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Place Bets

The casino has its biggest edge on the 4 and 10 and its smallest advantage on the 6 and 8. In fact every place bet but the 6 and 8 gives the house much too great an edge for any player to overcome in the long run. You'd be better off making come bets with free odds, thus giving the casino no more than 0.6 percent or 0.8 percent,

Place bets can be made on all the numbers or on any one of them, and these bets can be removed, reduced, or added to at any time prior to the next roll of the dice. Place bets are working all the time, except on the come-out roll.

To make a place bet, the player gives the dealer sufficient chips and tells him what numbers he wants covered and for what amounts. If any of these numbers repeats or comes up, the player wins and is paid off at house odds immediately.

Most players cover all the numbers at once. For example, gamblers, if they are betting the minimum $5 and $6 on place numbers, will give the dealer $27 if the point is any but the 6 and 8, or $26, if the point is either the 6 and 8, and they will say "across the board" or tell the dealer to "cover all the numbers."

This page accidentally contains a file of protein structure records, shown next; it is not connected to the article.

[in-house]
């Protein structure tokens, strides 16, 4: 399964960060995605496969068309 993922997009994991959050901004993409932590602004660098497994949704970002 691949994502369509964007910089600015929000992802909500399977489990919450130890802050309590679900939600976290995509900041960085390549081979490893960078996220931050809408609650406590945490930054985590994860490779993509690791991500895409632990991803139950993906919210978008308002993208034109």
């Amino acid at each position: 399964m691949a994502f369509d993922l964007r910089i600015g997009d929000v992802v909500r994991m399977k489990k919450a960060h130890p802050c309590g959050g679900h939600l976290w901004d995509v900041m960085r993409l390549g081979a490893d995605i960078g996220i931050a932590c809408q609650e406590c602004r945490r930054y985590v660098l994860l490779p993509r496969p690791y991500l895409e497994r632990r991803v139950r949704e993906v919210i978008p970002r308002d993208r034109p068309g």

The dealer will then put down $5 on all numbers but the 6 and 8, and $6 on the 6 and 8 if either of these numbers is not a point. The usual procedure is for all numbers to be covered except for the point number, which has the disk in its box. But players may bet the point number as a place number also, if they desire.

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Especially in a money game, you are probably smart to avoid irritating someone who plays weak cards. He might leave the game, or (perhaps as bad or worse) he might start playing better starting hands, because he doesn't want to be embarrassed by another demand to see his cards again. In a tournament, where the player can't leave, and where it might be important to quickly get a feel for how he plays, standing on your right to see an opponent's cards can make more sense.

A new player may slow roll inadvertently. The first player exposes his cards and he looks at the hand for several seconds trying to figure out what the other player has. Then, when he realizes he has the winner, he spreads his own cards. If this happens to you, apologize immediately by saying something like "I'm sorry, I wasn't trying to slow-roll you, I was having a problem reading my hand."
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